I saw this film twice on tv when I was a kid, and I loved it so much:
–not least because the lead bad guy, played by James Franciscus, is absolutely one of the coolest– and most cerebral– bad guys in movie history. Even as a boy slight enough to be mocked by his cousins when a little boy my own size slips down to the beach to become fish food (“Oh look, here comes Lucius going to get killed!”), I could totally identify with this badass, slick, smart, cynical jewel thieving, piranha-stashing madman. What a genius!
Honestly, I think this movie changed my life. Paul Diller, criminal mastermind, is my idol. Oh, to be Paul Diller!
You could say he’s a “virile invalid”. He masterminds a jewel heist, spending the night of the explosive theft playing backgammon for money while his hot girlfriend, played by Karen Black, is part of the team swiping the jewels. This backgammon game is intercut with the heist, so it’s like the concentrated powers of his criminal mastermind are simultaneously orchestrating the heist will amusing themselves with winning round after round of backgammon. Asked by his losing partner where his girlfriend is tonight, he casually replies, “Oh, I’m sure she’s keeping herself amused.” Ha! Yes, by stealing millions in diamonds and emeralds for her genius boyfriend, like any good little girlfriend should!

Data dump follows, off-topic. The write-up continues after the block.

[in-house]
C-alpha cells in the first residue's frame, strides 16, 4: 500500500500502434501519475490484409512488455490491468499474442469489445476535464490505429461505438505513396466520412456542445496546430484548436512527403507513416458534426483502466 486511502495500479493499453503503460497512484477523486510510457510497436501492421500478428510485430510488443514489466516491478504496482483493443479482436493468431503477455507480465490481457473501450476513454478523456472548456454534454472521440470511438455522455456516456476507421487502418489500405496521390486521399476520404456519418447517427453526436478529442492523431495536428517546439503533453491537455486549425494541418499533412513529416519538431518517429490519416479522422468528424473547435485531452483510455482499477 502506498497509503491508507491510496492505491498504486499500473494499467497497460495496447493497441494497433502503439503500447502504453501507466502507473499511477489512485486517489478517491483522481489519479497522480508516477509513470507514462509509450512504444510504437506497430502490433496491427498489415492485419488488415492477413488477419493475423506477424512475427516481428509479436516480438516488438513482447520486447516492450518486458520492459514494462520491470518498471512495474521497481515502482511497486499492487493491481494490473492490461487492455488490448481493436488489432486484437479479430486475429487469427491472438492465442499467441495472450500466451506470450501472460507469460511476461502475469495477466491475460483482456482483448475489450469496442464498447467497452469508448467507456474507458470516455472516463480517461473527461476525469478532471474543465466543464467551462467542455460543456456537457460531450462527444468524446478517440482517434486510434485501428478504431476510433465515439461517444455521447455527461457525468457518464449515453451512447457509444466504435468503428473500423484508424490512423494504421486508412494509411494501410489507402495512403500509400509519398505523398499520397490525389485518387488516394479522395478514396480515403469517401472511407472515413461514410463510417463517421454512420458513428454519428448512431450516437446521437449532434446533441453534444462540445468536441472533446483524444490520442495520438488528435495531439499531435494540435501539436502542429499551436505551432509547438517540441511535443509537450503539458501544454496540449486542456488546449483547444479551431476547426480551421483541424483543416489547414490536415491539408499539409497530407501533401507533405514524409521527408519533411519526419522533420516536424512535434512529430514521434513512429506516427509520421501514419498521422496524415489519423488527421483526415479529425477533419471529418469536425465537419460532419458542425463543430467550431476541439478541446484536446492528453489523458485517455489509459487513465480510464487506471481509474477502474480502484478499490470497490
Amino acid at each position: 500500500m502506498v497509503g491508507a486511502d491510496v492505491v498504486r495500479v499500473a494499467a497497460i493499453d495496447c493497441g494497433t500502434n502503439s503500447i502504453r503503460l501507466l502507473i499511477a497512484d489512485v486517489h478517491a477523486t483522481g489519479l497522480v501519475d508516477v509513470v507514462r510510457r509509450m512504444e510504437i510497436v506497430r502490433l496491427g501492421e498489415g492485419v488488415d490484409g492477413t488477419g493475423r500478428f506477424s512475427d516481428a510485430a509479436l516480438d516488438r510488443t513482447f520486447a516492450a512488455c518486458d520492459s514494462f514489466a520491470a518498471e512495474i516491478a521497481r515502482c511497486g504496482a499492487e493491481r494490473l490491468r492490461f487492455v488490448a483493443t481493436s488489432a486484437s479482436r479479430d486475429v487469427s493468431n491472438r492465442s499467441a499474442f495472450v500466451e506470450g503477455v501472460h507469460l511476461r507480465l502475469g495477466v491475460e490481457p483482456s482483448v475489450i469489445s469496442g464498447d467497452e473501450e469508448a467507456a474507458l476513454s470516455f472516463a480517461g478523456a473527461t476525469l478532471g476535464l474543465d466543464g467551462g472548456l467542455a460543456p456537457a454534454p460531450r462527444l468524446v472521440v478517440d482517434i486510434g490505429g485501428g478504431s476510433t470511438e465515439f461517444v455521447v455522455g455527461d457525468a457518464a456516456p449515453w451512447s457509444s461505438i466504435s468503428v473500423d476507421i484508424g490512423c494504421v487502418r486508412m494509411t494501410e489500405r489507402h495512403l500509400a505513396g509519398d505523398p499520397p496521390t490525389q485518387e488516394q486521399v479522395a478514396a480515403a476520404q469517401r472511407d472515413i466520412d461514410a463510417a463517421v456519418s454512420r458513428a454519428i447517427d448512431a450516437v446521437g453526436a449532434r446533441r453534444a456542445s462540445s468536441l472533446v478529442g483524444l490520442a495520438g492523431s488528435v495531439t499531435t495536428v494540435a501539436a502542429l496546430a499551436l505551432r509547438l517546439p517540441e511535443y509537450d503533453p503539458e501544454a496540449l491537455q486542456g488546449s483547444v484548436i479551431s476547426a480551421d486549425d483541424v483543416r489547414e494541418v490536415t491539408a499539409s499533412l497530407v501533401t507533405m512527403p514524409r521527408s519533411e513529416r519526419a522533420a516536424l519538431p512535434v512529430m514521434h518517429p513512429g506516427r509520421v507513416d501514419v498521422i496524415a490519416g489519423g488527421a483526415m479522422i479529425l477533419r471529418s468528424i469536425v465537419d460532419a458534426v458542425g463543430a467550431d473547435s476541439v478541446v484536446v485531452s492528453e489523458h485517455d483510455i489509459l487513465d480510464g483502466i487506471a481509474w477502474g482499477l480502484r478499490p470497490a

Of course there are manifold complications in this caper: hence the “Killer Fish”. Paul coolly stocks the lake where the gems are dropped till the heat cools off with teams of pirannhas as a fail-safe should any of his team members decide to betray their agreement. Confronted by Karen Black after a few less-than-trusting/trustworthy co-conspirators have already become fish bait, Paul coolly assures her, in the best tradition of moralistic villainy, that they got what they deserved.
Truly, this dude is what David Lynch might call “so f**king suave!”
Alas, Paul Diller doesn’t come out the final winner in all this. By the climax, the moralistic part of his villainy has gotten somewhat shrugged off as the death toll mounts and it seems to become apparent he never had much intention of sharing any of the gems with anyone afterall (though this may in part be situational). But even at his morally lowest, just before his pets get the better of him, he engages in a climactic face-off which includes some of the coolest, and “truest”, dialogue in motion picture history. True to form, he damn near got the best of everyone, and probably would have, had he not dawdled perhaps a moment too long, basking in the glow of his triumphant brilliance, so that the piranhas managed to gnaw through and deflate his life raft.
Killer Fish ends with an awesomely cool and tricky trick ending, which unfortunately also is a bit muddled (is this intentional? I can’t tell?). If Paul was a treacherous snake, well, Lee Majors’ “good guy” didn’t exactly have the cleanest hands either. I know I root for Alpha Widow Karen Black to have a little something stashed away. “Fair enough?” Most definitely– as long as it isn’t Marissa Berenson who got the other half!